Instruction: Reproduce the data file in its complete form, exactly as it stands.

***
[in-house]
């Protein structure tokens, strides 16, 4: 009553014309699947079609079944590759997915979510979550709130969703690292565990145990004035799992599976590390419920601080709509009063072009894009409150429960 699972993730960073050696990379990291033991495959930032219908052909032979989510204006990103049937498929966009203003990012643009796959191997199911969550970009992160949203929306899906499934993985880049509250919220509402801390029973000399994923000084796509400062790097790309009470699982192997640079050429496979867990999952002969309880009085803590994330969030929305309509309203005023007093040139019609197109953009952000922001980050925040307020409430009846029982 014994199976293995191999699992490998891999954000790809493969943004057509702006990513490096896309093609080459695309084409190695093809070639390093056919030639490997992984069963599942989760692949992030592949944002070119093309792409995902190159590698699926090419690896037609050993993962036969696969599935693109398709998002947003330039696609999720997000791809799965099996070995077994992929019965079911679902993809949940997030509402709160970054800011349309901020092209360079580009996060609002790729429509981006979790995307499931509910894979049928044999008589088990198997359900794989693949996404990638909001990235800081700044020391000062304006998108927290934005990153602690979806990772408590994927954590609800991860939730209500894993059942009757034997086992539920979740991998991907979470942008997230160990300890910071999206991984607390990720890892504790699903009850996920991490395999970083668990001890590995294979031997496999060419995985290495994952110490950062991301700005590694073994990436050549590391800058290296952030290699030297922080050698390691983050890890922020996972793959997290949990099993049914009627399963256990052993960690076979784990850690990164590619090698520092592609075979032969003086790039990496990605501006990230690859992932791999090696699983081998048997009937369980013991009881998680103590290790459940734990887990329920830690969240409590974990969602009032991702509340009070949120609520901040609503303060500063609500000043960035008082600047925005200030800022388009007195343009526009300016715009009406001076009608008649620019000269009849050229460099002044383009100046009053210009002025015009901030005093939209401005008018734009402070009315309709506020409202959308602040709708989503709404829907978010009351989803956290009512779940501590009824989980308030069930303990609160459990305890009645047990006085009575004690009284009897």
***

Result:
[in-house]
């Protein structure tokens, strides 16, 4: 009553014309699947079609079944590759997915979510979550709130969703690292565990145990004035799992599976590390419920601080709509009063072009894009409150429960 699972993730960073050696990379990291033991495959930032219908052909032979989510204006990103049937498929966009203003990012643009796959191997199911969550970009992160949203929306899906499934993985880049509250919220509402801390029973000399994923000084796509400062790097790309009470699982192997640079050429496979867990999952002969309880009085803590994330969030929305309509309203005023007093040139019609197109953009952000922001980050925040307020409430009846029982 014994199976293995191999699992490998891999954000790809493969943004057509702006990513490096896309093609080459695309084409190695093809070639390093056919030639490997992984069963599942989760692949992030592949944002070119093309792409995902190159590698699926090419690896037609050993993962036969696969599935693109398709998002947003330039696609999720997000791809799965099996070995077994992929019965079911679902993809949940997030509402709160970054800011349309901020092209360079580009996060609002790729429509981006979790995307499931509910894979049928044999008589088990198997359900794989693949996404990638909001990235800081700044020391000062304006998108927290934005990153602690979806990772408590994927954590609800991860939730209500894993059942009757034997086992539920979740991998991907979470942008997230160990300890910071999206991984607390990720890892504790699903009850996920991490395999970083668990001890590995294979031997496999060419995985290495994952110490950062991301700005590694073994990436050549590391800058290296952030290699030297922080050698390691983050890890922020996972793959997290949990099993049914009627399963256990052993960690076979784990850690990164590619090698520092592609075979032969003086790039990496990605501006990230690859992932791999090696699983081998048997009937369980013991009881998680103590290790459940734990887990329920830690969240409590974990969602009032991702509340009070949120609520901040609503303060500063609500000043960035008082600047925005200030800022388009007195343009526009300016715009009406001076009608008649620019000269009849050229460099002044383009100046009053210009002025015009901030005093939209401005008018734009402070009315309709506020409202959308602040709708989503709404829907978010009351989803956290009512779940501590009824989980308030069930303990609160459990305890009645047990006085009575004690009284009897």